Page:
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‘Baby Driver’: Things go fast with Baby on board

by Kaori Shoji

Special To The Japan Times

Banzai to fossil fuels! Lots of love to gas-guzzlers! That’s the basic sentiment behind “Baby Driver,” which is all screeching tires and revving engines, unfolding to what has got to be the coolest movie soundtrack of 2017.

Directed by Edgar Wright (“Hot Fuzz,” “Shaun of the Dead”), “Baby Driver” is a throwback to 20th-century car-chase vehicles (pun fully intended) in which the smoking engine reigned supreme and 10-car pileups were beautiful, man. I can picture each and every one of my brothers watching “Baby Driver” starry-eyed, longing for the days when manliness meant one hand on the steering wheel of a customized Mustang and the other on a faulty cigarette lighter. Sunglasses were a must, even in the dark.

Baby Driver
Rating
Run Time 112 mins
Language ENGLISH

Fast cars and retro machismo aren’t the only things that fuel “Baby Driver,” though. Much more stylish and with none of the bombastic self-importance of “The Fast and the Furious” franchise, Wright makes sure there’s a millennial frostiness permeating the whole story. The audience is kept at arm’s length, even as it enthralls and entertains with deadpan seriousness.

“Baby Driver” doesn’t want your love or understanding and main character “Baby” — played by the pale and skinny Ansel Elgort — is never engaging. Dedicated to a cause or out to save the world? Nope, not Baby. Put him in the same room with a passionate do-gooder like Andrew Garfield and the latter may end up weeping from sheer frustration.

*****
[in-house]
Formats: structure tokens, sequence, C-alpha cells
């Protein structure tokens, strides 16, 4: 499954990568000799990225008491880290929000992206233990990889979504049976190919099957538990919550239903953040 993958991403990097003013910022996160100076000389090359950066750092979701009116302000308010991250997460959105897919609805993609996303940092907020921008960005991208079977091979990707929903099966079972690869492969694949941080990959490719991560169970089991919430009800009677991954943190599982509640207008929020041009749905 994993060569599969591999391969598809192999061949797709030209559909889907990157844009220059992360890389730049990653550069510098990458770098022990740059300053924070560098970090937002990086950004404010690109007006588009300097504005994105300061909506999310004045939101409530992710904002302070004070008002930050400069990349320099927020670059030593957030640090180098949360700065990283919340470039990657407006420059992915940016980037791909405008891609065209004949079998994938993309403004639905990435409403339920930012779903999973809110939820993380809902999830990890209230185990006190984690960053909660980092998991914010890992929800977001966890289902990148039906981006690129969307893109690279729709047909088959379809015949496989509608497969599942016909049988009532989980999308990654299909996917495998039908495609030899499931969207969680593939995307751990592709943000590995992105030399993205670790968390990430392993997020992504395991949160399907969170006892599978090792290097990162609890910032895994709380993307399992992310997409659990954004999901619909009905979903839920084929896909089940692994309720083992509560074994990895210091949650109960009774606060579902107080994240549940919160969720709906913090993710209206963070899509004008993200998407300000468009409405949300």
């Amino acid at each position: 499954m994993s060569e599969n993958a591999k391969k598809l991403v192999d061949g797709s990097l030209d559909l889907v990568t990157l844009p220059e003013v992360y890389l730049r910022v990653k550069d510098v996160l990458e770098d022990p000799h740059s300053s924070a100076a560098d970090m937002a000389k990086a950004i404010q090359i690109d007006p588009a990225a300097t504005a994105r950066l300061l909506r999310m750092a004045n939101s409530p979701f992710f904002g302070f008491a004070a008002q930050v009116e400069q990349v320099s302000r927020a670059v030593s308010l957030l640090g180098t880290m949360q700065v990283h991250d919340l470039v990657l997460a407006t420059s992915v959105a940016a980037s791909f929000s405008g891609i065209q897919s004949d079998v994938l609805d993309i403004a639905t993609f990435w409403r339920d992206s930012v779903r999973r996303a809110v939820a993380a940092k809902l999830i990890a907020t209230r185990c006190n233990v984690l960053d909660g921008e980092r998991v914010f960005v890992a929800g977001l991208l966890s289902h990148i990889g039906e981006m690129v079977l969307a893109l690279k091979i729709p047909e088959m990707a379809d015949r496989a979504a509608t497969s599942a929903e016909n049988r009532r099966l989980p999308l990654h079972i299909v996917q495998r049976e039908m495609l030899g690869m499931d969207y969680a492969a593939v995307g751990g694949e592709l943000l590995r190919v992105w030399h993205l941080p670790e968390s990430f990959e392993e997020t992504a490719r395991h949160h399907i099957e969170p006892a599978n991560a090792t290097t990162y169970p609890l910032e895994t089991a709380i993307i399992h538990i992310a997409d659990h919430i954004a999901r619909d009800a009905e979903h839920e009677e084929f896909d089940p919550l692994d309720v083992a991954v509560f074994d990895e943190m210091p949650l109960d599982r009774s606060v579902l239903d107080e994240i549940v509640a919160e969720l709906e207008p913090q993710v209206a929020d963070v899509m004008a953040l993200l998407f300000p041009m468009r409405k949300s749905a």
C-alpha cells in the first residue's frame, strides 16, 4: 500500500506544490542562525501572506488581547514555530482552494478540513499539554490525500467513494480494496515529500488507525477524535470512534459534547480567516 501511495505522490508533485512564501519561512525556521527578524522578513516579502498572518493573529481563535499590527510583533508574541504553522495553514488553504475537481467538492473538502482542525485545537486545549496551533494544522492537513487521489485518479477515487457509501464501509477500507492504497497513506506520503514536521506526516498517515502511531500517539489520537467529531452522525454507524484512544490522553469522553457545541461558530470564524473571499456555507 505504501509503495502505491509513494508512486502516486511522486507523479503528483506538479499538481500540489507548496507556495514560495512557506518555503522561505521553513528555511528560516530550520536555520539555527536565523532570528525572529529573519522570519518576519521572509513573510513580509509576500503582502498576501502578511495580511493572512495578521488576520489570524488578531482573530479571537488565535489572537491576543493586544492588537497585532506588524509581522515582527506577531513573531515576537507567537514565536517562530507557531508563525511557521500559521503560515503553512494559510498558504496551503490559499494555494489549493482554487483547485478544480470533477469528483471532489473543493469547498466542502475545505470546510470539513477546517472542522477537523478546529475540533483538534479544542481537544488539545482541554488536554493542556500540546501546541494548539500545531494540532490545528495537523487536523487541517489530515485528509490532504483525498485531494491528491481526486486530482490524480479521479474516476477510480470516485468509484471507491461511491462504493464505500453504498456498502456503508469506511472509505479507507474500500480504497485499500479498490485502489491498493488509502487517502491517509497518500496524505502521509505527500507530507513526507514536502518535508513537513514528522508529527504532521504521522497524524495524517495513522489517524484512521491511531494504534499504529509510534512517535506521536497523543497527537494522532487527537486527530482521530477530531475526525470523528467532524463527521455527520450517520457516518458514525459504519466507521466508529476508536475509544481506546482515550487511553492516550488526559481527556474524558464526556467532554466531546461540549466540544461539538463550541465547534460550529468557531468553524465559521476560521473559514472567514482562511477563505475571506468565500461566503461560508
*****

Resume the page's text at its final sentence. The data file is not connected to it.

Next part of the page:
What Baby does best — or all he ever seems to want to do — is drive while listening to music. He’s the getaway driver for a band of thieves that includes the swoon-inducing Bats (Jamie Foxx) and Buddy (John Hamm) and is headed up by Doc (Kevin Spacey), the gang is attempting to repay a debt that will never be forgiven (it involves Doc’s Mercedes). Baby isn’t happy about the job but he has got other stuff on his mind, like the car accident that robbed him of his parents when he was a kid and the tinnitus that resulted from that accident, which is why he needs to have music blasting from a pair of earbuds at all times. It’s a soundtrack that is made up of cool tracks from the 20th century and early 2000s, such as Bob and Earl’s “Harlem Shuffle,” Young MC’s “Know How” and Blur’s “Intermission.”

Then Baby meets a waitress named Debora (Lily James) and decides that the straight life may be worth living after all, especially after hearing her sing Carla Thomas’ “B-A-B-Y.” She’s nice, cute and knows Beck’s entire repertoire. They fall for each other hard and fast, and Baby has fantasies of driving away with her in a souped-up Thunderbird as her hair whips in the wind.

If anything’s lacking in “Baby Driver” it’s social awareness. The film is set in present-day Atlanta, so I kept expecting some kind of mention about all the car exhaust, the cancerous secondary smoke from Bats’ cigarettes, or the casual racial slurs and sexism that Hollywood really can’t afford to ignore anymore. Wright swerves clear of any politics, though, likely betting that his audience would prefer basking in the fumes of auto-therapy rather than feel the rub of inconvenient truths. In that way, “Baby Driver” is the kind of bad boy that our mothers (and electric car enthusiasts) are always guilt-tripping us over. Which means you’ll only love it more.